Christina S. Meade, Ph.D.
Duke University School of Medicine
Christina S. Meade, PhD, is Associate Professor of Psychiatry & Behavioral Sciences at Duke University, with secondary appointments in Global Health and Psychology & Neuroscience. Dr. Meade received her PhD in clinical psychology from Yale University and completed a NIDA-funded postdoctoral fellowship in drug abuse and brain imaging at McLean Hospital/Harvard Medical School. In 2008, she joined the faculty at Duke University. Dr. Meade has extensive expertise in the fields of neuroAIDS and addiction, with innovative projects in the United States and South Africa. Her program of research takes a multi-disciplinary approach that integrates state-of-the-art methodologies to investigate neuropsychiatric and neurobehavioral outcomes in drug users living with or at high risk for HIV infection.
Daniel Werb, Ph.D., M.Sc.
University of California, San Diego School of Medicine
Dan Werb, PhD, is a proposed Assistant Professor in the Division of Global Public Health at the University of California San Diego. Dr. Werb received his PhD from the University of British Columbia, and was a Visiting Scholar at the University of California San Diego. Dr. Werb also holds appointments as a Research Scientist at the Centre for Research on Inner City Health at St. Michael’s Hospital in Toronto and the BC Centre for Excellence in HIV/AIDS in Vancouver. He has garnered international recognition for his investigations of the natural history of injection drug use – including his exploration of factors influencing the initiation of injection drug use – as well as for his analyses of the impact of illicit drug policies on HIV risk among people who inject drugs. Dr. Werb’s current focus is on developing structural interventions to prevent the initiation of injection drug use in an effort to prevent the spread of injection-driven HIV epidemics.
Genetics or Epigenetics Research
Jeremy J. Day, Ph.D.
University of Alabama at Birmingham
Jeremy Day, Ph.D., is an assistant professor in the Department of Neurobiology at the University of Alabama at Birmingham. Dr. Day received his Ph.D. from the University of North Carolina, conducted postdoctoral training at UAB, and joined the faculty at UAB in 2014. He has garnered recognition for his work in the epigenetic basis of memory formation, including the discovery that the formation of reward-related memories requires epigenetic mechanisms such as DNA methylation. His lab continues to explore the relationship between epigenetic states and neuronal function, with an emphasis on the brain circuits that regulate motivated behavior.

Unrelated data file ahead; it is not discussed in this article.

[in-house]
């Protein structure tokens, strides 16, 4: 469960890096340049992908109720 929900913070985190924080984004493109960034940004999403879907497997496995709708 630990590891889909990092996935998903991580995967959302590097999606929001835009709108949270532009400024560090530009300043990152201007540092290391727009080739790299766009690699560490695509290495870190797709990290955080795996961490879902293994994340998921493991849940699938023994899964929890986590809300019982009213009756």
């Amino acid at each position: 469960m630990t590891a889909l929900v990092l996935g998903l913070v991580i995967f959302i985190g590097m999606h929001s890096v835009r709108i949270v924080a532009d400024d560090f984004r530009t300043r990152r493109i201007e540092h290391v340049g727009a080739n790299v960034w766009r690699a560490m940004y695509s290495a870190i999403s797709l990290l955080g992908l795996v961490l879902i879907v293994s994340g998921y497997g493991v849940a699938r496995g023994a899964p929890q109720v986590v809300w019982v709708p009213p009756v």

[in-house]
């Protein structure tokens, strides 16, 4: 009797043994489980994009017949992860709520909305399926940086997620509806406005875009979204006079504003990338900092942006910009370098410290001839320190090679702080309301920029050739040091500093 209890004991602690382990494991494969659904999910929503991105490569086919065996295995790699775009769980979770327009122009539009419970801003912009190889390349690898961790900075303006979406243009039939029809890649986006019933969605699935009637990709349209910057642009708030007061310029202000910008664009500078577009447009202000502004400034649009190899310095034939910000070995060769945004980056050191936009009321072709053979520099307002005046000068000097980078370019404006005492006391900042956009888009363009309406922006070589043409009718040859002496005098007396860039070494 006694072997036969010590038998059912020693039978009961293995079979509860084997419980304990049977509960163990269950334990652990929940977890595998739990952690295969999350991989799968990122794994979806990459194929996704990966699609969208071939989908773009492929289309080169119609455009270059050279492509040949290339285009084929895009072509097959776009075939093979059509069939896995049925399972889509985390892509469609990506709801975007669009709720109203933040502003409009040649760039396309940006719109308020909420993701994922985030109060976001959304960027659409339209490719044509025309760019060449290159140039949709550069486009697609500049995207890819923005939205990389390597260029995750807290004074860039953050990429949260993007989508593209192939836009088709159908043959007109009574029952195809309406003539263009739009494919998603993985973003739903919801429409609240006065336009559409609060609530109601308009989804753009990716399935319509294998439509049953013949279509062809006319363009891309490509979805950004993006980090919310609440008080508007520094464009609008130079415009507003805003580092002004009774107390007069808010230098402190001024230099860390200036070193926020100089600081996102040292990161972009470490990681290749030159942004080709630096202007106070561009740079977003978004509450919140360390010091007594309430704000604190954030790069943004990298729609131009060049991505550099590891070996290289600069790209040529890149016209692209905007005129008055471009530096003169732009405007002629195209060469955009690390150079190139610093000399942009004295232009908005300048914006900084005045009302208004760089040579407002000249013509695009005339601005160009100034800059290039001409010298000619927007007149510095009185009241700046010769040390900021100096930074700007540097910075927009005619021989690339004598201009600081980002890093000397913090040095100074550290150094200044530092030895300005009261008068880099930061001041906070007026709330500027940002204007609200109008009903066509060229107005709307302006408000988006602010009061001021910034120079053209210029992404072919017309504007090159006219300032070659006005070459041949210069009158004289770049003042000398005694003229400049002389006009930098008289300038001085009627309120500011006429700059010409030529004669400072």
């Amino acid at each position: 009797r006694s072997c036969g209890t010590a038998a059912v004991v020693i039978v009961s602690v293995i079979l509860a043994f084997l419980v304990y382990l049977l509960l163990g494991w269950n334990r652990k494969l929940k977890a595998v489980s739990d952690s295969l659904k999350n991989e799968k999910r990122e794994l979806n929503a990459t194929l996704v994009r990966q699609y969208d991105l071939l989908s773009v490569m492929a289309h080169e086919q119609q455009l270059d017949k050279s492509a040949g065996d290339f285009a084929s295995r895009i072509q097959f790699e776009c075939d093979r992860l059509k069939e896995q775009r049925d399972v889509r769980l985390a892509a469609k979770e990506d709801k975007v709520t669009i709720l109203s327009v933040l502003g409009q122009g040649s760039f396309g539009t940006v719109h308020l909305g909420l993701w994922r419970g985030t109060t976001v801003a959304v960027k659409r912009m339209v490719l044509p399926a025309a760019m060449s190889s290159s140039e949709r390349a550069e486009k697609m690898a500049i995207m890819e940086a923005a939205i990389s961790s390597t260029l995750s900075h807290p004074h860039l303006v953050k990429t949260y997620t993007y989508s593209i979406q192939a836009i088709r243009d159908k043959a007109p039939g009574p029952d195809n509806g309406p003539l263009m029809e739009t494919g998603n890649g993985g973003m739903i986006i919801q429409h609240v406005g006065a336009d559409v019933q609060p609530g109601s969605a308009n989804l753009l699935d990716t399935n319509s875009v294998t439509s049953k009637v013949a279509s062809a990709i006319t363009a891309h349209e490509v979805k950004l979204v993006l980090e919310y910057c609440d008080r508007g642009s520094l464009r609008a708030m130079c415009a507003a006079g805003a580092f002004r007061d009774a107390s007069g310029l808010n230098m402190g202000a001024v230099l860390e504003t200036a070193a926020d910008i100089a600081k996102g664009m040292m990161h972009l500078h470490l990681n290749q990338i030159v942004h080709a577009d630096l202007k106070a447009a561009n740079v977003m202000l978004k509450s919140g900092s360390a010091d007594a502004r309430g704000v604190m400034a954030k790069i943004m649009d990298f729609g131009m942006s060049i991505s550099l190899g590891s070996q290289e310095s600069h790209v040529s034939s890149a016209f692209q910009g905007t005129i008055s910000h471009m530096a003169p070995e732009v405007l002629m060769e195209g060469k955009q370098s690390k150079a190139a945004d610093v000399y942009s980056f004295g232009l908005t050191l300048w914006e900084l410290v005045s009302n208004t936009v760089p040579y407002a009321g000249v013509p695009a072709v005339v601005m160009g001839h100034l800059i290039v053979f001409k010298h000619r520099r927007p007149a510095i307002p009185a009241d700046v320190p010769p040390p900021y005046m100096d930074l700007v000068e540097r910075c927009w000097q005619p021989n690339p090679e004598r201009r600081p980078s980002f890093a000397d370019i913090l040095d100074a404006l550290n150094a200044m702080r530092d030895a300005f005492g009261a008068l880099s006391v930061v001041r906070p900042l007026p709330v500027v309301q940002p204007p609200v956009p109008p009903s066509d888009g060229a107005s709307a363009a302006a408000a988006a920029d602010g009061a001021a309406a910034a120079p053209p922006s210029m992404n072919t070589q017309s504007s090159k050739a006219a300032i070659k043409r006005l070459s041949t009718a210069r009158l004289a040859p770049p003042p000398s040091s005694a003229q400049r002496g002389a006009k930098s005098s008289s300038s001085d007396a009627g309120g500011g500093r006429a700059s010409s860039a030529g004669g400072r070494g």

Christie D. Fowler, Ph.D.
University of California, Irvine
Christie D. Fowler, PhD is an assistant professor in the Department of Neurobiology and Behavior at the University of California, Irvine. Dr. Fowler received her PhD from Florida State University, conducted postdoctoral research at The Scripps Research Institute, and joined the faculty at UC Irvine in 2014. She has garnered international recognition based on her findings that nicotinic acetylcholine receptors in the medial habenula-interpeduncular pathway control the aversive properties of nicotine and thereby limit consumption of the drug. Her current research seeks to elucidate the extracellular epigenetic signaling mechanisms mediating nicotine aversion and reinforcement, with an underlying goal of identifying novel targets for therapeutic development.
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2016 Avenir awards
Pioneering early stage researchers selected for NIDA’s 2016 Avenir awards (Press Release)